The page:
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"Woman, Behold Thy Son!"
by [?]

The golden rays of a summer afternoon were streaming through the windows of a quiet apartment, where every thing was the picture of orderly repose. Gently and noiselessly they glide, gilding the glossy old chairs, polished by years of care; fluttering with flickering gleam on the bookcases, by the fire, and the antique China vases on the mantel, and even coqueting with sparkles of fanciful gayety over the face of the perpendicular, sombre old clock, which, though at times apparently coaxed almost to the verge of a smile, still continued its inevitable tick, as for a century before.

On the hearth rug lay outstretched a great, lazy-looking, Maltese cat, evidently enjoying the golden beam that fell upon his sober sides, and sleepily opening and shutting his great green eyes, as if lost in luxurious contemplation.

But the most characteristic figure in the whole picture was that of an aged woman, who sat quietly rocking to and fro in a great chair by the side of a large round table covered with books. There was a quiet beauty in that placid face–that silvery hair brushed neatly under the snowy border of the cap. Every line in that furrowed face told some tale of sorrow long assuaged, and passions hushed to rest, as on the calm ocean shore the golden-furrowed sand shows traces of storms and fluctuations long past.

On the round, green-covered table beside her lay the quiet companion of her age, the large Bible, whose pages, like the gates of the celestial city, were not shut at all by day, a few old standard books, and the pleasant, rippling knitting, whose dreamy, irresponsible monotony is the best music of age.

A fair, girlish form was seated by the table; the dress bonnet had fallen back on her shoulders, the soft cheeks were suffused and earnest, the long lashes and the veiled eyes were eloquent of subdued feeling, as she read aloud from the letter in her hand. It was from “our Harry,” a name to both of them comprising all that was dear and valued on earth, for he was “the only son of his mother, and she a widow;” yet had he not been always an only one; flower after flower on the tree of her life had bloomed and died, and gradually, as waters cut off from many channels, the streams of love had centred deeper in this last and only one.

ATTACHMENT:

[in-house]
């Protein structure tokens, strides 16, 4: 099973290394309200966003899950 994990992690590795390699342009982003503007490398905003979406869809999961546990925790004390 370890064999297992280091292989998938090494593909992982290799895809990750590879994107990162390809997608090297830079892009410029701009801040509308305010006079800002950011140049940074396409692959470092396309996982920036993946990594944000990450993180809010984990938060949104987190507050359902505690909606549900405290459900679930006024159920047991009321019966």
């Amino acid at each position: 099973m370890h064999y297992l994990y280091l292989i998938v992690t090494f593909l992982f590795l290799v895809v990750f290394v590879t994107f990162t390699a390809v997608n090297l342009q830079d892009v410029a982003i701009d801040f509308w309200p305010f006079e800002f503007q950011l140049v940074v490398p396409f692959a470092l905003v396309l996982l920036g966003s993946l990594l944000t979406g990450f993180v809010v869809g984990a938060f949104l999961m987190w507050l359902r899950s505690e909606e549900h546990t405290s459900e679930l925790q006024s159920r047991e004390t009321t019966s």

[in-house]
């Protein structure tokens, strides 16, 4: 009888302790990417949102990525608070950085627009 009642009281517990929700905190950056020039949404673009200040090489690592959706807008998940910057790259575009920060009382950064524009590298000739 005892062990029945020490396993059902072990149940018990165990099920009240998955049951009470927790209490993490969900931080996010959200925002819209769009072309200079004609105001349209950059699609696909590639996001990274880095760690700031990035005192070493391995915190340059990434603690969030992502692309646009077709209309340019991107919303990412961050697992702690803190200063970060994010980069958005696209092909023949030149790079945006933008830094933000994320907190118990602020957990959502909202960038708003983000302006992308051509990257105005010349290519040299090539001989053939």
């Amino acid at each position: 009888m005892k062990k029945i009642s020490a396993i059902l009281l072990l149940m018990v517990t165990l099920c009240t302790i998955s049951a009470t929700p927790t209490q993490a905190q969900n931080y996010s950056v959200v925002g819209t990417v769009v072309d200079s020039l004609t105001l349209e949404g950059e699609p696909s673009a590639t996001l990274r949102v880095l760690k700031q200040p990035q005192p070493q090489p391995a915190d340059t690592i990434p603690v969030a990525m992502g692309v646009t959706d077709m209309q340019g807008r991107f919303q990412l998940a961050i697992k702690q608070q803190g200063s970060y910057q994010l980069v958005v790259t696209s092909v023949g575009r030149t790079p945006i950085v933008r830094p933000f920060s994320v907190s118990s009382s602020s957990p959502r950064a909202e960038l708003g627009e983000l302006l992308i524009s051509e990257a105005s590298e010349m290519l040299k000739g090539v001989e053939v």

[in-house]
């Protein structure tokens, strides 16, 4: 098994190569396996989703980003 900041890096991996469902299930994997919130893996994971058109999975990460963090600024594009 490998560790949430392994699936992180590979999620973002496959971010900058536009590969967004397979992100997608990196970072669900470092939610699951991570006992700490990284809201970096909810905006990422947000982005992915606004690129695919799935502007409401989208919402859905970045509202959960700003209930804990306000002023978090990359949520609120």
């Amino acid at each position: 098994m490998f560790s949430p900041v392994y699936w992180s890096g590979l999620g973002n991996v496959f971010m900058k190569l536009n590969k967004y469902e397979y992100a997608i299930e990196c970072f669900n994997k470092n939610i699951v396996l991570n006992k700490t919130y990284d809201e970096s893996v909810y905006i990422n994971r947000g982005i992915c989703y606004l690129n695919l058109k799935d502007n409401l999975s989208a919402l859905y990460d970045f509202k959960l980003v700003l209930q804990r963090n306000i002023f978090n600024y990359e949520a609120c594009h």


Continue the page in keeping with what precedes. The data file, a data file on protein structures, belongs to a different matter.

And, in truth, Harry Sargeant was all that a mother might desire or be proud of. Generous, high-minded, witty, and talented, and with a strong and noble physical development, he seemed born to command the love of women. The only trouble with him was, in common parlance, that he was too clever a fellow; he was too social, too impressible, too versatile, too attractive, and too much in demand for his own good. He always drew company about him, as honey draws flies, and was indispensable every where and to every body; and it needs a steady head and firm nerves for such a one to escape ruin.

Harry’s course in college, though brilliant in scholarship, had been critical and perilous. He was a decided favorite with the faculty and students; yet it required a great deal of hard winking and adroit management on the part of his instructors to bring him through without infringement of college laws and proprieties: not that he ever meant the least harm in his life, but that some extra generous impulse, some quixotic generosity, was always tumbling him, neck and heels, into somebody’s scrapes, and making him part and parcel in every piece of mischief that was going on.

With all this premised, there is no need to say that Harry was a special favorite with ladies; in truth, it was a confessed fact among his acquaintances, that, whereas dozens of creditable, respectable, well-to-do young men might besiege female hearts with every proper formality, waiting at the gates and watching at the posts of the doors in vain, yet before him all gates and passages seemed to fly open of their own accord. Nevertheless, there was in his native village one quiet maiden who held alone in her hand the key that could unlock his heart in return, and carried silently in her own the spell that could fetter that brilliant, restless spirit; and she it was, of the thoughtful brow and downcast eyes, whom we saw in our picture, bending over the letter with his mother.